The current study sought to evaluate the diagnostic accuracy of the RBANS in detecting milder cognitive deficits, such as those associated with amnestic MCI. The results of this study provide equivocal support for the RBANS in these mildly impaired individuals. On the one hand, older adults classified as amnestic MCI (either single- or multidomain) scored significantly below their cognitively intact peers on the Total score, 3 of the 5 Indexes, and 6 of the 12 subtests. Additionally, the AUC from the ROC analyses suggested adequate separation between the two groups in the current study on measures of learning and memory. Finally, specificity values for all memory-related subtests and Indexes were 0.82 or better and negative predictive power was similarly high. On the other hand, sensitivity values and positive predictive powers were quite poor for these memory subtests and Indexes on the RBANS (with the Delayed Memory Index and Total Scale having the best combination of sensitivity and specificity at the −1.0 SD
cutoff). Although this is not an ideal situation, mixed results in assessing the diagnostic accuracy of a test is not uncommon in medicine. For example, in a study comparing several diagnostic criteria for dementia (including NINCDS-ADRDA criteria for AD) to neuropathology, the diagnostic criteria had low sensitivity and high specificity (Holmes, Cairns, Lantos, & Mann, 1999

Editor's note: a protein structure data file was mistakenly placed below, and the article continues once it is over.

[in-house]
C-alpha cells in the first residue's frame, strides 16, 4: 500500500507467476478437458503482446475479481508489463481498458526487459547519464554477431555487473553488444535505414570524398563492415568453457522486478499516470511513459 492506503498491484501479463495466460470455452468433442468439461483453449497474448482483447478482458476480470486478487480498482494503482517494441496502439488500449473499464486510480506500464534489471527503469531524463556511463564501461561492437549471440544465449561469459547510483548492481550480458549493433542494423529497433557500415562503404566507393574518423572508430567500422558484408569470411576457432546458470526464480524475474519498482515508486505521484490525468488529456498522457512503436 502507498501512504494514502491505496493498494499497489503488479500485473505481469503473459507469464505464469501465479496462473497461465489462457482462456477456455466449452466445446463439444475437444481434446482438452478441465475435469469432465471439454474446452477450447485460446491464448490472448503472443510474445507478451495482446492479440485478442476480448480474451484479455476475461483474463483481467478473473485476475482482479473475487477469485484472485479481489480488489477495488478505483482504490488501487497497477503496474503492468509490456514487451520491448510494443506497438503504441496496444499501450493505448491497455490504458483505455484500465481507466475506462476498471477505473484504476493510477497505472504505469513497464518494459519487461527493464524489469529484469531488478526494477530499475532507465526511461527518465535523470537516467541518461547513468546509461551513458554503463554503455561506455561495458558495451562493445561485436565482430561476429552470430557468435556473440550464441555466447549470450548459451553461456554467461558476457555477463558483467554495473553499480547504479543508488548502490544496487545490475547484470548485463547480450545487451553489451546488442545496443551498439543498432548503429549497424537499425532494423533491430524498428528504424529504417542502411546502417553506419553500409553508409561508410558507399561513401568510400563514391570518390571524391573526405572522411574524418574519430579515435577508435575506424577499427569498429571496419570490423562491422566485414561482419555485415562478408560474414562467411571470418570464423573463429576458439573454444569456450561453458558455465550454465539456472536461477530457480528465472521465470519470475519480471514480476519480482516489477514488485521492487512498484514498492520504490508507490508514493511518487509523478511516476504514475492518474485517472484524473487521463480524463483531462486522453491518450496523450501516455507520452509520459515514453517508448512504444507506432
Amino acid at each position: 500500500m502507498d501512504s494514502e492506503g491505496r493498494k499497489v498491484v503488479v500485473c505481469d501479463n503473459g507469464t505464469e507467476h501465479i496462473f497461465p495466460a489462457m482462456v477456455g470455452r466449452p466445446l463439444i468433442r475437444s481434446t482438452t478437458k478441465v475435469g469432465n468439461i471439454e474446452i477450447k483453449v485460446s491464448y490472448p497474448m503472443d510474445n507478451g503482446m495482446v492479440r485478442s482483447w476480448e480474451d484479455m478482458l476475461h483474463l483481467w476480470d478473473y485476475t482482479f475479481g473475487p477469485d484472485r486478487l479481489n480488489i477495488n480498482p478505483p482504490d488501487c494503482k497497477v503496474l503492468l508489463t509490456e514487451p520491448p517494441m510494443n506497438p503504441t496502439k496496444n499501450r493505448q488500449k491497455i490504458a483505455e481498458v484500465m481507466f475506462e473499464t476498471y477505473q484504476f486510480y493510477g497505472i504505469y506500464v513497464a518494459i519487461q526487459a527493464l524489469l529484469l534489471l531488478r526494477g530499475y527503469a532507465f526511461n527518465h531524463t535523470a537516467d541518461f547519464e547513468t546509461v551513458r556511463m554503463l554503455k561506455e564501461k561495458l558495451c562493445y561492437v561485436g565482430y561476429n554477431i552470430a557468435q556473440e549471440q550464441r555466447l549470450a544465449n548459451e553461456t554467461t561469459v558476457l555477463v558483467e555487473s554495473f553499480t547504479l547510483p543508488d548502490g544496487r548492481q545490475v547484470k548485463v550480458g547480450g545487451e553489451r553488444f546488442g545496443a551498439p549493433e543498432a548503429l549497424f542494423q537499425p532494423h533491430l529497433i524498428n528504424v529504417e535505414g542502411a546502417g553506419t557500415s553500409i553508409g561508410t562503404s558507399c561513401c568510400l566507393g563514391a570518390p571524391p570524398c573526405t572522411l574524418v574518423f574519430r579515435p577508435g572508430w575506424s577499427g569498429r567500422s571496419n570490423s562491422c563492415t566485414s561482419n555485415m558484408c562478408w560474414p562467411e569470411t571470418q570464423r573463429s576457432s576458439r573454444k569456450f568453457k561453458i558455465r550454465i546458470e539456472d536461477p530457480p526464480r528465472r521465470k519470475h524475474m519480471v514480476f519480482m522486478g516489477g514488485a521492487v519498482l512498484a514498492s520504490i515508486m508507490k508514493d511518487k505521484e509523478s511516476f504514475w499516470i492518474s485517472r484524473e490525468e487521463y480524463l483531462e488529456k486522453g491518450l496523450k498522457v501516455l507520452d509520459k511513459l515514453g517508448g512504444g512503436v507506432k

). Regardless, caution should be exercised when using the RBANS in cases of possible amnestic MCI.
The RBANS has already demonstrated strong diagnostic accuracy in AD. Two studies (Duff, Humphreys Clark, et al., 2008
; Randolph, Tierney, Mohr, & Chase, 1998
) found significant differences between patients with AD and healthy elders with nearly 40 standard score points separating these two groups on the Delayed Memory Index. Since amnestic MCI is suspected to be the prodrome of AD, it was expected that the RBANS would again separate individuals with MCI from intact peers, at least on the memory Indexes of the RBANS. Smaller, but still statistically significant, differences were observed in the current study (e.g., 9.0 standard score points on the Delayed Memory Index). However, the sensitivity of the RBANS was very different between these two studies (Delayed Memory Index at −1.0 SD
: Duff et al. = 0.97, current study = 0.56). Although there are similarities between Duff and colleagues and the current study, differences also exist. Inherently, the AD patients from Duff and colleagues were more impaired than the MCI patients in the present study (mean Total score: 64.5 vs. 92.4). The present MCI sample was larger, older, and had more women than Duff and colleagues' AD sample. When examining the comparison group in these two studies, our study's comparison group was larger, slightly younger, and had more women than Duff and colleagues. Although the demographic differences between the samples probably explains some of the differences in diagnostic accuracy, we suspect that the severity of cognitive impairments in these two samples explains most of the difference in diagnostic accuracy (i.e., very large RBANS differences between AD and controls lead to stronger diagnostic accuracy than the modest RBANS differences between MCI and controls).
In the AD sample of Duff and colleagues (2008)